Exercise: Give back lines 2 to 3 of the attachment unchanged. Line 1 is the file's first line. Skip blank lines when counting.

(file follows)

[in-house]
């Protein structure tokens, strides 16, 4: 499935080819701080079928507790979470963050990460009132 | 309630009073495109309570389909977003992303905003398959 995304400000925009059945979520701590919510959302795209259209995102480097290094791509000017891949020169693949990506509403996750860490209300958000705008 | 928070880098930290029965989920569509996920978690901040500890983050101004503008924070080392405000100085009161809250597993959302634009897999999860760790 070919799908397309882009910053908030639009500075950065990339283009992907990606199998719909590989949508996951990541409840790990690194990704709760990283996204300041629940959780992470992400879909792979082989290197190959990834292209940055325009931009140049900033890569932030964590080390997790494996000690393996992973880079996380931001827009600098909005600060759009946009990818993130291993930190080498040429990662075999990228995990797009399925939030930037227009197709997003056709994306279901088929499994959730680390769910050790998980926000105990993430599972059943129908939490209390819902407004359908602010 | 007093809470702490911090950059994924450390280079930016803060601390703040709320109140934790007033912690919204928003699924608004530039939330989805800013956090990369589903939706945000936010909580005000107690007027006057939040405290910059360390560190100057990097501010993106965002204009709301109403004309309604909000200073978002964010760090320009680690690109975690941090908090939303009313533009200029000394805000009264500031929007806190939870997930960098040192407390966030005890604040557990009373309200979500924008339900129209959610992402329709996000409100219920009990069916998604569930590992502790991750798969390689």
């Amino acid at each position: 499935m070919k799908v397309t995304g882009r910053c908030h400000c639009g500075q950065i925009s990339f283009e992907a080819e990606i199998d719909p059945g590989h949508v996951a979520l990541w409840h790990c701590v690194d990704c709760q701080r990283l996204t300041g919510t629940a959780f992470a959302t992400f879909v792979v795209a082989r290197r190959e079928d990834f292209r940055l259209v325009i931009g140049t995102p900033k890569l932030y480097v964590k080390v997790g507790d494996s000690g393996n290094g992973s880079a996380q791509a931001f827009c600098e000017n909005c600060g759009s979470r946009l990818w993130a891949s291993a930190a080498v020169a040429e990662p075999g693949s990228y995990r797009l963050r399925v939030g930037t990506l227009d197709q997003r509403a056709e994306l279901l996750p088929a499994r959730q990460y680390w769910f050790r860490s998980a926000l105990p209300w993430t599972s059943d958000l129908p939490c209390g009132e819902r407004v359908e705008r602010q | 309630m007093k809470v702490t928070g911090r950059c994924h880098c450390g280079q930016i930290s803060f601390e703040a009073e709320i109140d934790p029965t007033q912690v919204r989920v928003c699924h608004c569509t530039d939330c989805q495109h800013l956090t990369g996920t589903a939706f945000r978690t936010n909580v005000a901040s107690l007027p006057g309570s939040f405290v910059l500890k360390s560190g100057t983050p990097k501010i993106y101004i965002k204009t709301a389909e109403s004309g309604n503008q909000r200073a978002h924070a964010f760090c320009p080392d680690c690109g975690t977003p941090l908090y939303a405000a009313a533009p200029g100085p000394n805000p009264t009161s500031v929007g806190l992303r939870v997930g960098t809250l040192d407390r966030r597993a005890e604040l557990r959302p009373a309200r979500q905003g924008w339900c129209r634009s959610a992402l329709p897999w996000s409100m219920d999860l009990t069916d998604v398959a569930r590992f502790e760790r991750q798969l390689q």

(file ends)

């Protein structure tokens, strides 16, 4: 499935080819701080079928507790979470963050990460009132 | 309630009073495109309570389909977003992303905003398959 995304400000925009059945979520701590919510959302795209259209995102480097290094791509000017891949020169693949990506509403996750860490209300958000705008 | 928070880098930290029965989920569509996920978690901040500890983050101004503008924070080392405000100085009161809250597993959302634009897999999860760790 070919799908397309882009910053908030639009500075950065990339283009992907990606199998719909590989949508996951990541409840790990690194990704709760990283996204300041629940959780992470992400879909792979082989290197190959990834292209940055325009931009140049900033890569932030964590080390997790494996000690393996992973880079996380931001827009600098909005600060759009946009990818993130291993930190080498040429990662075999990228995990797009399925939030930037227009197709997003056709994306279901088929499994959730680390769910050790998980926000105990993430599972059943129908939490209390819902407004359908602010 | 007093809470702490911090950059994924450390280079930016803060601390703040709320109140934790007033912690919204928003699924608004530039939330989805800013956090990369589903939706945000936010909580005000107690007027006057939040405290910059360390560190100057990097501010993106965002204009709301109403004309309604909000200073978002964010760090320009680690690109975690941090908090939303009313533009200029000394805000009264500031929007806190939870997930960098040192407390966030005890604040557990009373309200979500924008339900129209959610992402329709996000409100219920009990069916998604569930590992502790991750798969390689």
């Amino acid at each position: 499935m070919k799908v397309t995304g882009r910053c908030h400000c639009g500075q950065i925009s990339f283009e992907a080819e990606i199998d719909p059945g590989h949508v996951a979520l990541w409840h790990c701590v690194d990704c709760q701080r990283l996204t300041g919510t629940a959780f992470a959302t992400f879909v792979v795209a082989r290197r190959e079928d990834f292209r940055l259209v325009i931009g140049t995102p900033k890569l932030y480097v964590k080390v997790g507790d494996s000690g393996n290094g992973s880079a996380q791509a931001f827009c600098e000017n909005c600060g759009s979470r946009l990818w993130a891949s291993a930190a080498v020169a040429e990662p075999g693949s990228y995990r797009l963050r399925v939030g930037t990506l227009d197709q997003r509403a056709e994306l279901l996750p088929a499994r959730q990460y680390w769910f050790r860490s998980a926000l105990p209300w993430t599972s059943d958000l129908p939490c209390g009132e819902r407004v359908e705008r602010q | 309630m007093k809470v702490t928070g911090r950059c994924h880098c450390g280079q930016i930290s803060f601390e703040a009073e709320i109140d934790p029965t007033q912690v919204r989920v928003c699924h608004c569509t530039d939330c989805q495109h800013l956090t990369g996920t589903a939706f945000r978690t936010n909580v005000a901040s107690l007027p006057g309570s939040f405290v910059l500890k360390s560190g100057t983050p990097k501010i993106y101004i965002k204009t709301a389909e109403s004309g309604n503008q909000r200073a978002h924070a964010f760090c320009p080392d680690c690109g975690t977003p941090l908090y939303a405000a009313a533009p200029g100085p000394n805000p009264t009161s500031v929007g806190l992303r939870v997930g960098t809250l040192d407390r966030r597993a005890e604040l557990r959302p009373a309200r979500q905003g924008w339900c129209r634009s959610a992402l329709p897999w996000s409100m219920d999860l009990t069916d998604v398959a569930r590992f502790e760790r991750q798969l390689q």